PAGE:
Germany Tightens Rules on Violent Computer Games | Germany| News and in-depth reporting from Berlin and beyond | DW | 13.06.2008
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Germany Tightens Rules on Violent Computer Games

Two school massacres in Germany have been linked to time spent playing violent computer games, prompting the German Parliment to seek enlarged labelling on DVDs warning parents.

Computer screen with violent video Counter Strike

Enlarged labelling will enable parents to see which computer games are violent

The upper house of the German parliament voted to tighten rules on the sales of violent computer games and films to minors on Friday, June 13, by providing guidelines on stricter labeling.

Labels on DVDs that indicate age-appropriate content need to be large enough so that parents and cashiers at the checkout counters can see at first glance if a game or movie is banned for underage minors and children.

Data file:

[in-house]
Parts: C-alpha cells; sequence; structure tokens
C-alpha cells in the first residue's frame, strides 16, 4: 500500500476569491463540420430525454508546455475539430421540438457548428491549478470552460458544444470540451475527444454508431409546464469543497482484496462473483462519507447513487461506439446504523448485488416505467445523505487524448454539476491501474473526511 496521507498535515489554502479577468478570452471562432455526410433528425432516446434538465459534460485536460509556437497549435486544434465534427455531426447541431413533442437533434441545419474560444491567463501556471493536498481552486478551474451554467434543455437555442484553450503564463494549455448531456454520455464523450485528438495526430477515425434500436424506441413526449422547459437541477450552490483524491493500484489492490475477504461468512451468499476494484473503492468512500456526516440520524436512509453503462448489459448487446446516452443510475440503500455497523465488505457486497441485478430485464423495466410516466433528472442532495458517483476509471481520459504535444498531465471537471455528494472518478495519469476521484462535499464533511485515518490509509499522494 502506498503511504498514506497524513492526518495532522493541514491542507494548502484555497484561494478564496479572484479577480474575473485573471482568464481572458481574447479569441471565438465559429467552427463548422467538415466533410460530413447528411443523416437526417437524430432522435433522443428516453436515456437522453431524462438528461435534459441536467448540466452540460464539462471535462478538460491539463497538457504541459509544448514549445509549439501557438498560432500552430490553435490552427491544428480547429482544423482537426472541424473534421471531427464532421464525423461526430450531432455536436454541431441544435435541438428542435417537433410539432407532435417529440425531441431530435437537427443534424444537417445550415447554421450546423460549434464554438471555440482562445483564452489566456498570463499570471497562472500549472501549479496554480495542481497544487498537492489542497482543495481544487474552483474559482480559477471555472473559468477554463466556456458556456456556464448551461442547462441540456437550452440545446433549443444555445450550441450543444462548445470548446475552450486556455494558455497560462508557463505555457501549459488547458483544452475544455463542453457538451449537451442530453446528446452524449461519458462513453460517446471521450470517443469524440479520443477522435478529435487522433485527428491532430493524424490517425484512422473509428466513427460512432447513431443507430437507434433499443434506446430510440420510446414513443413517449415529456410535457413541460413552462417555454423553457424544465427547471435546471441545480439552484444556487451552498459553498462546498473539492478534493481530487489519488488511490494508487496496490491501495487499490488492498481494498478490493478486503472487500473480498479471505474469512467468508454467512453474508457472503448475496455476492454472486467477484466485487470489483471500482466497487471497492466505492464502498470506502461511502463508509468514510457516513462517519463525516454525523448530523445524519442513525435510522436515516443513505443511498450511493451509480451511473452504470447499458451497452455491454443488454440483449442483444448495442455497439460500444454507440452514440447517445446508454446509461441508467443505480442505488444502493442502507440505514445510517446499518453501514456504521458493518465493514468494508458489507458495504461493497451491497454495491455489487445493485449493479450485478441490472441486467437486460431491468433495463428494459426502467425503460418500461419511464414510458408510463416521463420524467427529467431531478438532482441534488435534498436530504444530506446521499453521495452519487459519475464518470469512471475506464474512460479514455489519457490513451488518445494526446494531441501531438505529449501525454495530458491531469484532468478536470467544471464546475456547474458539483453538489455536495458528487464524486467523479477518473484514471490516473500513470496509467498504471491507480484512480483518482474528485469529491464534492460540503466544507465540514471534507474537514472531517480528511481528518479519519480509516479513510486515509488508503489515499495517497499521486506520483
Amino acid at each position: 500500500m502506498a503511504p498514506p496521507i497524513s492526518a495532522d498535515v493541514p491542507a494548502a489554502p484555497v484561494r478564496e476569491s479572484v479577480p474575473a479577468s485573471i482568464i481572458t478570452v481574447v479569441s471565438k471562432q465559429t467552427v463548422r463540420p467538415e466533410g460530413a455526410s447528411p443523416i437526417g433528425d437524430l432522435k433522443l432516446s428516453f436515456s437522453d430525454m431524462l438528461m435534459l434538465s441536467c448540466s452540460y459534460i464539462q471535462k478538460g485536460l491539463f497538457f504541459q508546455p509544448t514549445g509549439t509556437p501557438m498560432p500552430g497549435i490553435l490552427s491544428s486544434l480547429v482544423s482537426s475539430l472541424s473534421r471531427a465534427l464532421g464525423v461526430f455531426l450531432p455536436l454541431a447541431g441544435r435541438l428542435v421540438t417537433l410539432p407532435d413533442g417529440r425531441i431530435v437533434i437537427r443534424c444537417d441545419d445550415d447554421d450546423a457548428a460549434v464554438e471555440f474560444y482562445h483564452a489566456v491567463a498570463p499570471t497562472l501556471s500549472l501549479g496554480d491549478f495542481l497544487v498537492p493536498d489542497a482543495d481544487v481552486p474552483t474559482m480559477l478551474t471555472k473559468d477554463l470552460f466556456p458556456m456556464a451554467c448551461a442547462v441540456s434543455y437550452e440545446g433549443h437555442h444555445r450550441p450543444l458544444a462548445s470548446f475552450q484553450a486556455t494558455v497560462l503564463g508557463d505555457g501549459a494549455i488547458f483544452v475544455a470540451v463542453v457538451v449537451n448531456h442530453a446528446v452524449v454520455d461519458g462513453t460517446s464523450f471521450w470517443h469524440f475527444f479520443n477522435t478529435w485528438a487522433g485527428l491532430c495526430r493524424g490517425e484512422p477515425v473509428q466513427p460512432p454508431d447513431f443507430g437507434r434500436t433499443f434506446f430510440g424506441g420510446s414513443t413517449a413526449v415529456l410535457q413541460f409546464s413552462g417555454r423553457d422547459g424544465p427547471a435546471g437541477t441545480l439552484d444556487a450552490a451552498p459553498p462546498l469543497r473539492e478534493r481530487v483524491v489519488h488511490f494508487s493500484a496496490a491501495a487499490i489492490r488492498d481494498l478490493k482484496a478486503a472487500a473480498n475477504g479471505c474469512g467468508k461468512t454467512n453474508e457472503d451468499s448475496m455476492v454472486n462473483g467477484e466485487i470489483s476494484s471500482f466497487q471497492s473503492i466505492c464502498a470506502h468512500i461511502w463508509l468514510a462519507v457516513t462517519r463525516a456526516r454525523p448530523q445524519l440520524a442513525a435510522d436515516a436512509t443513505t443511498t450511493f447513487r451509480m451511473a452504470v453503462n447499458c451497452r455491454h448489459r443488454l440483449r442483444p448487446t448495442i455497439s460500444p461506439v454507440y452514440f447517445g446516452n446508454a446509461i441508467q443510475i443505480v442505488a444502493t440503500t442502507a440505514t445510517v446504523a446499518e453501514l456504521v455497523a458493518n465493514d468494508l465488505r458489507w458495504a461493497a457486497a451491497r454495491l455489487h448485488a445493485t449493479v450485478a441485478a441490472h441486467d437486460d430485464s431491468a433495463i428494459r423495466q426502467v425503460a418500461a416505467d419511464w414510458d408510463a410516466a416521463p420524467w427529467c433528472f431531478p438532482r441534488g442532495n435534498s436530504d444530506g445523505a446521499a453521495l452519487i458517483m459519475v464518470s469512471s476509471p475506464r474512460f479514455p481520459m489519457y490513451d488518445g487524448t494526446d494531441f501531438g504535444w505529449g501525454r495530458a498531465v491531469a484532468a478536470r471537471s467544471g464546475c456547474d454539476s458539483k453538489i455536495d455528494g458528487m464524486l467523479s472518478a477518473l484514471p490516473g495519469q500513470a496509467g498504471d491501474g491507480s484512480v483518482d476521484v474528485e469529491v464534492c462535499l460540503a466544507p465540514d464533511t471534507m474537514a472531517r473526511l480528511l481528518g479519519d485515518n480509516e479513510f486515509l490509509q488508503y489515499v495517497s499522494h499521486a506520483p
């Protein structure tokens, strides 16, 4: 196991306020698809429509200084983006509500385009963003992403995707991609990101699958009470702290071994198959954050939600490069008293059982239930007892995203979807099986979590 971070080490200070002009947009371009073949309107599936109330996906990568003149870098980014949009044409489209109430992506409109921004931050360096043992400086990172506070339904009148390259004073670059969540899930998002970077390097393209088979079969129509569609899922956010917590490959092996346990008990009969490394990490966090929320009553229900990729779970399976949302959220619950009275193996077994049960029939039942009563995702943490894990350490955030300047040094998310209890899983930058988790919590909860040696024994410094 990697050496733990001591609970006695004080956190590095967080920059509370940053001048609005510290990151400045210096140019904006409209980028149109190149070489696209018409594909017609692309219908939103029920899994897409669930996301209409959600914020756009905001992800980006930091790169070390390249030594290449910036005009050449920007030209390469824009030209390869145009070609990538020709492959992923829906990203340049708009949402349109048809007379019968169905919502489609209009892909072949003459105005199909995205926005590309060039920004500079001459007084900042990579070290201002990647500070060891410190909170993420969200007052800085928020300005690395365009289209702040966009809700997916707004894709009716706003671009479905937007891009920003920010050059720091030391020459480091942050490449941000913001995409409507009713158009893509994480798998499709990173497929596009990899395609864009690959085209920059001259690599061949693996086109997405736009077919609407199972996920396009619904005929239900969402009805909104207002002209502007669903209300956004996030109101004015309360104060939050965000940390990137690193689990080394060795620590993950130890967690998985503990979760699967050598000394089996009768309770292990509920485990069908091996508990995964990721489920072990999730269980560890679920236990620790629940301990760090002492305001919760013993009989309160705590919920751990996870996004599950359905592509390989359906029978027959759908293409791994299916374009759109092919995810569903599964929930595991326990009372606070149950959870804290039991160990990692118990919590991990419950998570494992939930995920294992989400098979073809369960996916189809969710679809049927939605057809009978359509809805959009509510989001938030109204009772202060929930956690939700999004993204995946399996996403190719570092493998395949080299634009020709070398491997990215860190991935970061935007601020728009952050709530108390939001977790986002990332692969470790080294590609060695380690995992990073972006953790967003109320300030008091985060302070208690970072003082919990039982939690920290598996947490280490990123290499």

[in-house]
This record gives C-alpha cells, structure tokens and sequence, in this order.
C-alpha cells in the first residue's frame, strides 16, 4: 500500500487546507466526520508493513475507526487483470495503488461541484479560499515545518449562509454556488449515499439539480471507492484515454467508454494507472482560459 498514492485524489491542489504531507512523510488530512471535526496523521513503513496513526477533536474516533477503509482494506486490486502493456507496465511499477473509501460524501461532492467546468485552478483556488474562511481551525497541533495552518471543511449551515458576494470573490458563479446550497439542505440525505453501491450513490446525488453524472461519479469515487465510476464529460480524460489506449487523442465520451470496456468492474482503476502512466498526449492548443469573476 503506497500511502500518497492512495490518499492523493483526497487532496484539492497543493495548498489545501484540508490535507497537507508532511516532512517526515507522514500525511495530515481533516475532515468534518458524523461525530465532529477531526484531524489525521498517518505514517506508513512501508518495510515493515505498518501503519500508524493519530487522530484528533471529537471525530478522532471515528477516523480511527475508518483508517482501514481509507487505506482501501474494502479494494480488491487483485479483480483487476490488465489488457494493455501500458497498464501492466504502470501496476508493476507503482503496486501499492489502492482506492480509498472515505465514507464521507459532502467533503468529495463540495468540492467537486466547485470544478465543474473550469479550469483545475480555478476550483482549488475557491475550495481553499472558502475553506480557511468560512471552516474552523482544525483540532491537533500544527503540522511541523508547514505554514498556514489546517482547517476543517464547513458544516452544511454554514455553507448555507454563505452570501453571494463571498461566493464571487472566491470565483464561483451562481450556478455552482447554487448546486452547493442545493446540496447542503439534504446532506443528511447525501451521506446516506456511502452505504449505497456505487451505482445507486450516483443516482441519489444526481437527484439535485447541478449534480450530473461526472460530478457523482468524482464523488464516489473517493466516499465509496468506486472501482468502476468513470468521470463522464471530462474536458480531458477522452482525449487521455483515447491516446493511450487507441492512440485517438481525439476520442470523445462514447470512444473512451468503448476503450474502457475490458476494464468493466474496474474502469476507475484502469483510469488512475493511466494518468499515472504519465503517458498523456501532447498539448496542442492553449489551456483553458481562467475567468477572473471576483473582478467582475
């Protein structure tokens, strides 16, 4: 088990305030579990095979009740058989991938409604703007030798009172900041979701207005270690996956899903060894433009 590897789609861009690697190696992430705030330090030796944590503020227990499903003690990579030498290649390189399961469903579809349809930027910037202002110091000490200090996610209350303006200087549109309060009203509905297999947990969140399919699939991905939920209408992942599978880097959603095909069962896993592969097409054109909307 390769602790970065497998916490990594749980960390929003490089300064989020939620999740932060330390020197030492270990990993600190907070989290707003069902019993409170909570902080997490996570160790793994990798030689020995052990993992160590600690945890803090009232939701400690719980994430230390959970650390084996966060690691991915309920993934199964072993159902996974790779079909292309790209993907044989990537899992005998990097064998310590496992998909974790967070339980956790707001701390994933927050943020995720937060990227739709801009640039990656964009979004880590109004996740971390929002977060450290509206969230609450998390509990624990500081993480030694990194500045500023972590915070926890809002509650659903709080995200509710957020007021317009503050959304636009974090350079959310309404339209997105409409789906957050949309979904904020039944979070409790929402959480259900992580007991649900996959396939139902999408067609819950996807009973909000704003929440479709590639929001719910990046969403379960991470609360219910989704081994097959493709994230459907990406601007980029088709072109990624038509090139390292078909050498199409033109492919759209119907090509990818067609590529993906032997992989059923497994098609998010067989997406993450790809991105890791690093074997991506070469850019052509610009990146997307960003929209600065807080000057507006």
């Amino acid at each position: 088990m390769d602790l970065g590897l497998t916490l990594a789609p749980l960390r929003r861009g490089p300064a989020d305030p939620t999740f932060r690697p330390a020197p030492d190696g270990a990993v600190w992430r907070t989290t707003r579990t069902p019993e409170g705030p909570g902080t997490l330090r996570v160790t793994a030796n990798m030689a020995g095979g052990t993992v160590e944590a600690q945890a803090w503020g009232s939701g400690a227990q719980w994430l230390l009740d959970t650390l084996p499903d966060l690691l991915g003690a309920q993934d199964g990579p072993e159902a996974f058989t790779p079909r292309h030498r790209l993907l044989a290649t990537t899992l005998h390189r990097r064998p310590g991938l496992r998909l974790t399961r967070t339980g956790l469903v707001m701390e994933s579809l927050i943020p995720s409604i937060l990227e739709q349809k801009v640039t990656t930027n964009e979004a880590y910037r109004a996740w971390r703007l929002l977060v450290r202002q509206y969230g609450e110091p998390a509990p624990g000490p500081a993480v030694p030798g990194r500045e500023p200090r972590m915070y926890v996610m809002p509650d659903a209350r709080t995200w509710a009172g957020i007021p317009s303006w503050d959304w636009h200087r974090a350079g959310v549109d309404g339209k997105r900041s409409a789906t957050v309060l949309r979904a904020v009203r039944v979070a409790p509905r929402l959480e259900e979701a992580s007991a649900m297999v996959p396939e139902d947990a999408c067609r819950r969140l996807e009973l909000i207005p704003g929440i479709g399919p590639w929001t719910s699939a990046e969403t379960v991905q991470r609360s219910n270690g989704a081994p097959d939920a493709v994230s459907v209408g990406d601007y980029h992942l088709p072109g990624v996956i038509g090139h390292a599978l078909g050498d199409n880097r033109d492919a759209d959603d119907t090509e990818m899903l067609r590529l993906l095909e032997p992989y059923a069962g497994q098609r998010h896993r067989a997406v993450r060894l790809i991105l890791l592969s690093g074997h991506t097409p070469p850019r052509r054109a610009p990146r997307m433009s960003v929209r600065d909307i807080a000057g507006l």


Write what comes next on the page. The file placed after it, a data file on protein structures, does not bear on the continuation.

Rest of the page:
The move has been a response to school rampages in Emsdetten and Erfurt in which the perpetrators of the shooting sprees were apparently influenced by the violent computer game “Counter Strike”.

Link between juvenile crime and school failure

There is a correlation between juvenile crime and failure at school with the amount of time a youth spends playing violent computer games, according to one German study. A school psychologist in Munich, Werner Hopf, surveyed 653 schoolboys over two years, the Hamburg-based magazine Geo Wissen reported.

Playing such computer games, in which boys pretend to kill and maim others, was the best predictor of which boys would get into trouble with police, although other factors included poverty, poor relationships with parents or growing up in a criminal environment.

Boys playing violent games were far more likely to be charged with assault, vandalism, bullying and theft from vending machines and also more likely to perform poorly in school.

The school massacres have prompted an intense public debate about banning "first-person shooter" games, but civil-liberties groups and the game industry advocates have denied any significant links between viewing violent movies and juvenile delinquency.

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